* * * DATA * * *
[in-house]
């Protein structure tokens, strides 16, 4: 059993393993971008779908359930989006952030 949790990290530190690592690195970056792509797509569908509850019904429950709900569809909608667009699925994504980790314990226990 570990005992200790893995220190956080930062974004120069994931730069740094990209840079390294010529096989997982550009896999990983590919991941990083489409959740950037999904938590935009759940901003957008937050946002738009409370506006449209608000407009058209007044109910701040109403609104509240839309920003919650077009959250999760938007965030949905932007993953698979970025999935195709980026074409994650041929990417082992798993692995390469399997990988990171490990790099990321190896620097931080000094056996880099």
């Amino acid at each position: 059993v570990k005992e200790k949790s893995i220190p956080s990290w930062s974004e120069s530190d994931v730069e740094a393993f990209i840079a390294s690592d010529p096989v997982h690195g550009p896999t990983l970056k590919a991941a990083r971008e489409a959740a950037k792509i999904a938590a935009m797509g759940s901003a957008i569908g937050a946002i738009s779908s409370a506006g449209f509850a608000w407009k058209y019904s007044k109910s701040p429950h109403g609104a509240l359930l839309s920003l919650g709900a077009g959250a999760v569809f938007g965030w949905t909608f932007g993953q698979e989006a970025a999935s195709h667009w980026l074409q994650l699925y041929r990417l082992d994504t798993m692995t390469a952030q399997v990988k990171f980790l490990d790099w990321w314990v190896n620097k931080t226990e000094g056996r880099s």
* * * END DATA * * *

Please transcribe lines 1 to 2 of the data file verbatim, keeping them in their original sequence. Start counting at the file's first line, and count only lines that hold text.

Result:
[in-house]
């Protein structure tokens, strides 16, 4: 059993393993971008779908359930989006952030 949790990290530190690592690195970056792509797509569908509850019904429950709900569809909608667009699925994504980790314990226990 570990005992200790893995220190956080930062974004120069994931730069740094990209840079390294010529096989997982550009896999990983590919991941990083489409959740950037999904938590935009759940901003957008937050946002738009409370506006449209608000407009058209007044109910701040109403609104509240839309920003919650077009959250999760938007965030949905932007993953698979970025999935195709980026074409994650041929990417082992798993692995390469399997990988990171490990790099990321190896620097931080000094056996880099």